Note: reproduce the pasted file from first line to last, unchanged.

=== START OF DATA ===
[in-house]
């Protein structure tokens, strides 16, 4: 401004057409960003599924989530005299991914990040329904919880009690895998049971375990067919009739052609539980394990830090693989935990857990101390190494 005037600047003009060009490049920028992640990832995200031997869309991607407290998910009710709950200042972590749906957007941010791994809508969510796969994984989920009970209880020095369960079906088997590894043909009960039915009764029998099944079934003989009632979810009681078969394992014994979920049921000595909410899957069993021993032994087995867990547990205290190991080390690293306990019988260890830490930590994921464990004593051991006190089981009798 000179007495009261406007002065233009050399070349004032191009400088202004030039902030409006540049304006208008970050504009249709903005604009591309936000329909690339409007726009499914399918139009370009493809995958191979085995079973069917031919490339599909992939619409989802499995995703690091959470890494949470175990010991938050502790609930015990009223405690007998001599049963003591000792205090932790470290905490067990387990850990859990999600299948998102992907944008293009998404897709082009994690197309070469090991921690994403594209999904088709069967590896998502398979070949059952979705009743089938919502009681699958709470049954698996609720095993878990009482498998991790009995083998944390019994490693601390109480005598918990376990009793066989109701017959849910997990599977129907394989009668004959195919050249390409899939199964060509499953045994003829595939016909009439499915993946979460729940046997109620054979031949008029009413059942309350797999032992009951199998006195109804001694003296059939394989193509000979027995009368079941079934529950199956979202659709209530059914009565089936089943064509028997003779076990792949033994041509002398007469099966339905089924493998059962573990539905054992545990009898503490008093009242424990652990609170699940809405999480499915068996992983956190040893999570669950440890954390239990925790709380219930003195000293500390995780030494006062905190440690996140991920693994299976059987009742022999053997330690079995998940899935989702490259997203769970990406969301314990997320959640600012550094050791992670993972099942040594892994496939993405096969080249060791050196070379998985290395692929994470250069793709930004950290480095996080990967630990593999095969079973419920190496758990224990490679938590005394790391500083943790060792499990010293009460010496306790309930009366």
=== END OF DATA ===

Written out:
[in-house]
């Protein structure tokens, strides 16, 4: 401004057409960003599924989530005299991914990040329904919880009690895998049971375990067919009739052609539980394990830090693989935990857990101390190494 005037600047003009060009490049920028992640990832995200031997869309991607407290998910009710709950200042972590749906957007941010791994809508969510796969994984989920009970209880020095369960079906088997590894043909009960039915009764029998099944079934003989009632979810009681078969394992014994979920049921000595909410899957069993021993032994087995867990547990205290190991080390690293306990019988260890830490930590994921464990004593051991006190089981009798 000179007495009261406007002065233009050399070349004032191009400088202004030039902030409006540049304006208008970050504009249709903005604009591309936000329909690339409007726009499914399918139009370009493809995958191979085995079973069917031919490339599909992939619409989802499995995703690091959470890494949470175990010991938050502790609930015990009223405690007998001599049963003591000792205090932790470290905490067990387990850990859990999600299948998102992907944008293009998404897709082009994690197309070469090991921690994403594209999904088709069967590896998502398979070949059952979705009743089938919502009681699958709470049954698996609720095993878990009482498998991790009995083998944390019994490693601390109480005598918990376990009793066989109701017959849910997990599977129907394989009668004959195919050249390409899939199964060509499953045994003829595939016909009439499915993946979460729940046997109620054979031949008029009413059942309350797999032992009951199998006195109804001694003296059939394989193509000979027995009368079941079934529950199956979202659709209530059914009565089936089943064509028997003779076990792949033994041509002398007469099966339905089924493998059962573990539905054992545990009898503490008093009242424990652990609170699940809405999480499915068996992983956190040893999570669950440890954390239990925790709380219930003195000293500390995780030494006062905190440690996140991920693994299976059987009742022999053997330690079995998940899935989702490259997203769970990406969301314990997320959640600012550094050791992670993972099942040594892994496939993405096969080249060791050196070379998985290395692929994470250069793709930004950290480095996080990967630990593999095969079973419920190496758990224990490679938590005394790391500083943790060792499990010293009460010496306790309930009366």